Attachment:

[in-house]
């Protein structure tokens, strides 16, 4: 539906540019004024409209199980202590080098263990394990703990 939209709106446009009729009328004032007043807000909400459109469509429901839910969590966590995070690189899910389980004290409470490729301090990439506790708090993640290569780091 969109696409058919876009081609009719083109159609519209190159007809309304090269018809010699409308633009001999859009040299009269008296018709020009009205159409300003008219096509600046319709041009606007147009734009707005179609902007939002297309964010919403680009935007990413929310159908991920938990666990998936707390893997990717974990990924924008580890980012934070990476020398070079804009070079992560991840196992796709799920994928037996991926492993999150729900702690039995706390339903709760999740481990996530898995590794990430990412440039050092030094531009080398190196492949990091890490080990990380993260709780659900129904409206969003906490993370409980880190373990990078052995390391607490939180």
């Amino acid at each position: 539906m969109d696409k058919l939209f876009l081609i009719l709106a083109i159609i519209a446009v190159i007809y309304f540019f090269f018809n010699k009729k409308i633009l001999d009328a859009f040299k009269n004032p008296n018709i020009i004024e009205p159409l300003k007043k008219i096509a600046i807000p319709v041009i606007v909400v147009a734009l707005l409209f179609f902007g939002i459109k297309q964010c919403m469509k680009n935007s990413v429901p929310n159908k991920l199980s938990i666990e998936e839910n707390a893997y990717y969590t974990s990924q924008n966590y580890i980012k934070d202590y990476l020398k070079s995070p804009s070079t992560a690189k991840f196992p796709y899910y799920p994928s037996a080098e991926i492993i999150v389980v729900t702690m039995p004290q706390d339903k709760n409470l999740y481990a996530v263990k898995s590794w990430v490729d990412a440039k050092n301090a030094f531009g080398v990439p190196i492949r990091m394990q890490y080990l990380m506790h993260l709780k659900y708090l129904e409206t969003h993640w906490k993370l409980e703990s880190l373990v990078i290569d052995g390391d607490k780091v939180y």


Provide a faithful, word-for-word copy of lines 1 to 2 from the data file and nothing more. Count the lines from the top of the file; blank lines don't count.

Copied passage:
[in-house]
């Protein structure tokens, strides 16, 4: 539906540019004024409209199980202590080098263990394990703990 939209709106446009009729009328004032007043807000909400459109469509429901839910969590966590995070690189899910389980004290409470490729301090990439506790708090993640290569780091 969109696409058919876009081609009719083109159609519209190159007809309304090269018809010699409308633009001999859009040299009269008296018709020009009205159409300003008219096509600046319709041009606007147009734009707005179609902007939002297309964010919403680009935007990413929310159908991920938990666990998936707390893997990717974990990924924008580890980012934070990476020398070079804009070079992560991840196992796709799920994928037996991926492993999150729900702690039995706390339903709760999740481990996530898995590794990430990412440039050092030094531009080398190196492949990091890490080990990380993260709780659900129904409206969003906490993370409980880190373990990078052995390391607490939180």